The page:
“Get off,” his bluish black fingers clawed and pushed at the log stuck on the adolescent goblin’s head. “Get off, I said!” The young goblin stumbled around, twigs snapping under his bare feet as birds sang mockingly overhead. “I’m going to eat you if you don’t stop that!” The goblin cried, still trying to push the log off his head. “Get Uff!” He shouted as he tripped over a rock half buried in the grassy clearing and landed log first with a thud. The young goblin reached up to scratch his head, but his fingers found only bark, “AHHH! Get off!”
He pushed himself to his feet and then plopped down on the grass and sighed, “I give up.”
“Crugesellimus Vantiminy Aristobulus Pamplimpton Udelsfernie, what do you think you are doing?!” The voice was clear and close, its harsh pitch reminding the young goblin of the reason he was lost in the woods in the first place.
“Mom, I told you to call me Crugg, and how did you find me anyway?” He whined through his log which had suddenly become a safety blanket rather than an annoyance.
“Not even when the pits of the six hundred thousand hells cave in Crugesellimus, I will not befoul the stateliness of such an ancient name of power for the foolish whimpering of a child.” The voice was almost on top of him now, “Now get up, we’re going home.”
The log exploded; literally with all the fire, heat and debris that normally accompany such displays, leaving Crugg sitting on a burnt patch of grass, the last wisps of hair still burning on his head with a look of complete and utter misery plastered on his face, “But I don’t want to go home.” He muttered softly.
“I heard that!” his mother towered over him, the shadows giving her face a darker hue than its normally bright green. She was scowling down at him; that was never a good thing. “You’ve been gone for three day’s Cruggesellimus, three days! I thought you’d run away, I mean, what else was I supposed to think?”
“I did run away!” Crugg yelled from his seat on the burnt ground, as the last of his hair puffed out; then he muttered, “Not that it did me much good.”
His mother started at him in horror, her wide eyes proved how genuine her horror really was, then she asked, “Why would you ever do a thing like that?”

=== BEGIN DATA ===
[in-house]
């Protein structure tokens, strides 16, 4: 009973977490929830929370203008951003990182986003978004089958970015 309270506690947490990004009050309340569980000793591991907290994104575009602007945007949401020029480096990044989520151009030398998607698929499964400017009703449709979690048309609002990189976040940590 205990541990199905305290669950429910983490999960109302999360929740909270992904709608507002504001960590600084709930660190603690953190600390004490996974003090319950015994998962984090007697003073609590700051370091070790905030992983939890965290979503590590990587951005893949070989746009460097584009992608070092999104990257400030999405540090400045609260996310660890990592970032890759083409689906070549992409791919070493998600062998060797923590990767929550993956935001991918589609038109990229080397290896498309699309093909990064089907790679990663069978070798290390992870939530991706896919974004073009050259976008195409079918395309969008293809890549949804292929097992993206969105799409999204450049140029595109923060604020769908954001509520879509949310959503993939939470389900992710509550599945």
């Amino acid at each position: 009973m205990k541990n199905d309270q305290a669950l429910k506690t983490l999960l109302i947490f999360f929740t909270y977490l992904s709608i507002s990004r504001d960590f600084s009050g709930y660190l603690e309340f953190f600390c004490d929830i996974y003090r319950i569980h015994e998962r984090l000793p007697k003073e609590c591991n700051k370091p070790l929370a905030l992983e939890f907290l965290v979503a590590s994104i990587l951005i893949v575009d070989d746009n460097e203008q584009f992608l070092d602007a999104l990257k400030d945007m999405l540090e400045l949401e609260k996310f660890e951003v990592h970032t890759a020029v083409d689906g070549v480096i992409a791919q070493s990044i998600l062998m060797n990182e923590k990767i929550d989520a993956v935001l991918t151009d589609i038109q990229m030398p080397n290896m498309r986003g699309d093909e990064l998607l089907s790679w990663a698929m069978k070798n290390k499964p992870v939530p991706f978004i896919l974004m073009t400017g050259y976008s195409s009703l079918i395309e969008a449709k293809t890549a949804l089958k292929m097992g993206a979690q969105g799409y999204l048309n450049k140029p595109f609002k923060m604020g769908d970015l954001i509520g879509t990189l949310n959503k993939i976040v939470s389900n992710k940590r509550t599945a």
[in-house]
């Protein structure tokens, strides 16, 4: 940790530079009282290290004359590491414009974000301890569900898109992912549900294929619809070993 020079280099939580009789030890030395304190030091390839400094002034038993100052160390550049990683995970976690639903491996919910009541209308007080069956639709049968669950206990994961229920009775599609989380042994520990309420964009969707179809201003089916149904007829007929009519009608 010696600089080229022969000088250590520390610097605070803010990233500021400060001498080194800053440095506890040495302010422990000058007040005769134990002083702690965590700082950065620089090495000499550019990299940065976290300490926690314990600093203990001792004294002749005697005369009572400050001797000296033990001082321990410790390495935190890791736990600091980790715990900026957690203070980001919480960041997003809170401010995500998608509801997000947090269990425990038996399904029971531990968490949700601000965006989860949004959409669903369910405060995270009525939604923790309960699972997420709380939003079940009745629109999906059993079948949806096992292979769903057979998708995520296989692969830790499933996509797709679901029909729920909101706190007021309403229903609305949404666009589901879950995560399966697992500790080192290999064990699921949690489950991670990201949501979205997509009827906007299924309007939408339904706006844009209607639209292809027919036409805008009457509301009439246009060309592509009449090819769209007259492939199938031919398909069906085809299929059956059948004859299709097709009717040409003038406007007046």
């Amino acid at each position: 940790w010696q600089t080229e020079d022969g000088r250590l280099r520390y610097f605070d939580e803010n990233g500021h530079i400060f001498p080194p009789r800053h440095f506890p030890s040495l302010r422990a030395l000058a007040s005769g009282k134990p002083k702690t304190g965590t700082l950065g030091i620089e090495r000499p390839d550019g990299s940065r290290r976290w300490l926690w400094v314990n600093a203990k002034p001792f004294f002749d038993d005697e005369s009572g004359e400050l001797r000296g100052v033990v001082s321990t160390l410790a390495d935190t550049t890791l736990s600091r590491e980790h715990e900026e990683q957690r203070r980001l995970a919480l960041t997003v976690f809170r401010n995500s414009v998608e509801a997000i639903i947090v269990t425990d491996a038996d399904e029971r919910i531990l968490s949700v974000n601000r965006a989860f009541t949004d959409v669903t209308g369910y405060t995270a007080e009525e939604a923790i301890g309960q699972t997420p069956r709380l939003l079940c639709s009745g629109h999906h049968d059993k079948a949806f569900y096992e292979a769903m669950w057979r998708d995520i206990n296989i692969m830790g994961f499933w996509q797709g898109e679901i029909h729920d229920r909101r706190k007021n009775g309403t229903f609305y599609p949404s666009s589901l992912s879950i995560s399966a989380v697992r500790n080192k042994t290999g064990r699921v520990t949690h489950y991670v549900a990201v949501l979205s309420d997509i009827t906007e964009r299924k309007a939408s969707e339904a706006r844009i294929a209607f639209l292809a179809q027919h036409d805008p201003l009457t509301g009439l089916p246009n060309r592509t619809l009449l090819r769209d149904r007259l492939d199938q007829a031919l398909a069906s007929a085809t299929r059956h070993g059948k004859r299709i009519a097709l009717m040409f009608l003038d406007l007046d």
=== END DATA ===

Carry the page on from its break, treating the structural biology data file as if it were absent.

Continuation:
“Well I…” Crugg started, then threw his hands up in the air, “Oh, nevermind, you wouldn’t understand.”
“Oh really, I wouldn’t? Really, I birth you, I raise you, I give you everything in the world and this is the thanks I get.”
“Mom,” Crugg said softly, “You keep locked in the cellar most of the time cause you’re afraid Dad’s gonna come sniffin around for me.”
“Your father’s dead Crugg, you know that, he’s been dead for a long, long time-”
“Yeah mom,” Crugg said quietly, “cause that usually sticks with demon lords.”
She cleared her throat loudly, “And I don’t keep you locked in the cellar.”
“Ok, sure, you stopped locking the door after you chained me to the wall!”
She squatted down and put a soft hand lovingly on his cheek, “Well, darling, I wouldn’t have to chain you to that wall if you’d just stop picking the door’s lock.”
Crugg jumped to his feet and tried to look his mother in the eye as she stood, he managed about the middle of her throat (his mother was a very tall Gobliness, almost five feet!) “You see,” he screamed, gesturing wildly, “Are you all hearing this, the way this woman treats her only son, just cause she’s afraid some demon king is gonna come banging on the door.”
His mother looking around calmly, “Honey, who are you talking to?”
Crugg stopped, “Um…the birds?”
She looked at him for a moment, “Fine, if you come home, no more cellar, or chains, I’ll even let you go outside to play once in a while.”
Crugg took a long moment to consider that, until his stomach started rumbling, “Fine.”
His mother nodded, then turned around, “Good, now come and walk with mummy, and what were you doing with that log?”
Crugg mumbled something.
“Metermaids? What are Metermaids?”
Crugg sighed, “Mittermites mom, Mittermites, I was looking for Mittermites. I was hungry.”
His mother looked concerned for a moment, then said, “Darling, Mittermites don’t eat wood.”
As the pair left the clearing two tall men faded into visibility, “That was him Curtis? That mewling brat was Gordon’s son?” Said the stouter one; rubbing his cliché black villain gottee with one hand.
“Indeed,” said the other, slimmer man, his long blonde hair blowing in a non-existent wind, “That was him Henry.”
“Tell me your joking; we’re talking about the son of Gordon, King of the Nine Hundred Thousand Hells.”
Curtis shook his head, his curly hair bouncing, “No, didn’t you recognize the caretaker?”
Henry nodded, “Yes his mother, she hasn’t taught him a single cantrip, he might as well be any other goblin brat!”
Curtis sighed and ran a hand through his short brown hair, “What do you want to do?”
Henry frowned, “We’ll have to take matters into our own hands, get him a book, I don’t care how, just as long as he doesn’t know who it’s from.”
“You don’t mean,” Curtis gasped, “One of those books?”
“Yes, I do.” Henry said, then stepped back into hell.